Adams earned national fame as one of the witty and encyclopedically informed minds on the popular radio show "Information Please." His column was built of contributions and his own wry commentaries. I'm not sure where an aspiring author today would get the same lift as his elders did from being printed by F.P.A. On a Tuesday in March, 1926, "The Conning Tower" was not quite memorable, but it was quietly charming.
In his column, Broun was agreeing with the Freethinkers' Society, which opposed a plan for what we would now call released-time religious education for schoolchildren. Broun's own free-swinging approach was that the educators have done so poorly communicating the glories of Washington and Lincoln that they were less than ideal candidates to convey the divinity of Christ. The Freethinkers were arguing that the plan would encourage religion. Broun thought it would likely do the opposite.
There were visual pleasures in The World. Bud Fisher's "Mutt and Jeff" was a strip in the sports pages, where the St. Louis Browns had walloped the Brooklyn Robins in the last game of spring training. The box scores all over the page are rich with echoing names, from Frisch (Frank) to Maranville (Rabbit).
The elegant editorial cartoonist Rollin Kirby was this day welcoming spring, uncontroversially. H. T. Webster, whose one-panel cartoons survived in later years in the New York Herald Tribune, chronicled one of life's darkest moments, when the office boy wears a loud necktie and takes a terrible razzing from his colleagues, including the steno.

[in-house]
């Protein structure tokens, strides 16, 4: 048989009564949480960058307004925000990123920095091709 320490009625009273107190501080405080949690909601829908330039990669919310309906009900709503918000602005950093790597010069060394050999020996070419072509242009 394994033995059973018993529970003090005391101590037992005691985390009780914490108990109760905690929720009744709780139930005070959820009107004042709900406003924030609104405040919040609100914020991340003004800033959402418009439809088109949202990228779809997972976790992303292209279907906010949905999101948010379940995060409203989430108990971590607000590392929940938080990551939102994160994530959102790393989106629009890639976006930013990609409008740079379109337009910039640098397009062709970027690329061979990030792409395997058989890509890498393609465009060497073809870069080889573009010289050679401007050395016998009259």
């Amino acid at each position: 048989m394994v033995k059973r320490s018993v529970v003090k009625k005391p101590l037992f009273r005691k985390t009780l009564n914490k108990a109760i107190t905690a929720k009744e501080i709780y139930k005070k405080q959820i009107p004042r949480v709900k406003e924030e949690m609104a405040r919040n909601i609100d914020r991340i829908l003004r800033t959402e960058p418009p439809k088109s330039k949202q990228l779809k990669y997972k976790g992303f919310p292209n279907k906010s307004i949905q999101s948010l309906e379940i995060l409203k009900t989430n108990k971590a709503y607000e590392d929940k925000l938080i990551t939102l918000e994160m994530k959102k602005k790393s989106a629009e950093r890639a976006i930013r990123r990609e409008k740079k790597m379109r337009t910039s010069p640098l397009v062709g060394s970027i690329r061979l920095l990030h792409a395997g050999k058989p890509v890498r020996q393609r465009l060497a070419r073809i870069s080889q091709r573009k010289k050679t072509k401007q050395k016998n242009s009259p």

The wider world was there in the paper, of course, rich with import and trivia alike. France warned of Italy's warlike buildup. Mussolini sent congratulations to Columbia for starting a department of Italian studies, and at home the dictator was patron of an art show celebrating "pure" Fascist architecture. The German envoy was trying to maneuver his pre-Hitler country into the League of Nations.
Despite a protest by the Women's Christian Temperance Union, the state legislature voted down a bill to fund the enforcing of the 18th or Prohibition Amendment.
Four years after it happened, the murder of director William Desmond Taylor was still an unsolved and open case, and Mabel Normand was returning to Los Angeles to answer new questions, which she said she was eager to do.
Three chaps from Yale were arrested for throwing chocolate-covered almonds at the contestants in a beauty pageant in New Haven. And the mayor of New York, the Hon. James Walker, was cruising off Sarasota on John Ringling's yacht when it ran hard aground. His honor was removed to a smaller launch, which died, and he was finally set ashore from a rowboat, delighted by the excitement.
New York Telephone was looking for night operators at $18.50 a week, with the promise of swift advancement. The classifieds for men said things like "Must be strong and willing to hustle."
The Stutz Used Car Department had values from $75 up. A Stutz Bearcat was offered, no price stated but said to be a bargain. The Caronia was due from Liverpool, the Siboney from Havana, and there was a dog talk on WJZ at 7 p.m.
On the whole, I'm as glad I was just starting out that day, not in midlife. But how engrossing to have so detailed a peek at the world you'd entered.